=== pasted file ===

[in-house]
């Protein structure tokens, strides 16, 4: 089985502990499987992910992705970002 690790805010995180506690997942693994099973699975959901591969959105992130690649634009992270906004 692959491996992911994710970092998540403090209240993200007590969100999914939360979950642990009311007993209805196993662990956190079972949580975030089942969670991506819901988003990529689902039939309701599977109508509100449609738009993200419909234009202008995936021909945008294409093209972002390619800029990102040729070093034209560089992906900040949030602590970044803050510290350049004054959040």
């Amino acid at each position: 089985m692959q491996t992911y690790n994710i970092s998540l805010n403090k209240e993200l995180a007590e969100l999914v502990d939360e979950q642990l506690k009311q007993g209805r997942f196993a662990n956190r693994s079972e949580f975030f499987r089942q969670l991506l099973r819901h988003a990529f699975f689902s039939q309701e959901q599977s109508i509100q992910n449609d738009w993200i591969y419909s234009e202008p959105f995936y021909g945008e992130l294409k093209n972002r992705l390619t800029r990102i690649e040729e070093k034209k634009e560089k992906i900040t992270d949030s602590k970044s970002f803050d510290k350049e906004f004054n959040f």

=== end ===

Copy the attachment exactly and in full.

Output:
[in-house]
């Protein structure tokens, strides 16, 4: 089985502990499987992910992705970002 690790805010995180506690997942693994099973699975959901591969959105992130690649634009992270906004 692959491996992911994710970092998540403090209240993200007590969100999914939360979950642990009311007993209805196993662990956190079972949580975030089942969670991506819901988003990529689902039939309701599977109508509100449609738009993200419909234009202008995936021909945008294409093209972002390619800029990102040729070093034209560089992906900040949030602590970044803050510290350049004054959040």
């Amino acid at each position: 089985m692959q491996t992911y690790n994710i970092s998540l805010n403090k209240e993200l995180a007590e969100l999914v502990d939360e979950q642990l506690k009311q007993g209805r997942f196993a662990n956190r693994s079972e949580f975030f499987r089942q969670l991506l099973r819901h988003a990529f699975f689902s039939q309701e959901q599977s109508i509100q992910n449609d738009w993200i591969y419909s234009e202008p959105f995936y021909g945008e992130l294409k093209n972002r992705l390619t800029r990102i690649e040729e070093k034209k634009e560089k992906i900040t992270d949030s602590k970044s970002f803050d510290k350049e906004f004054n959040f």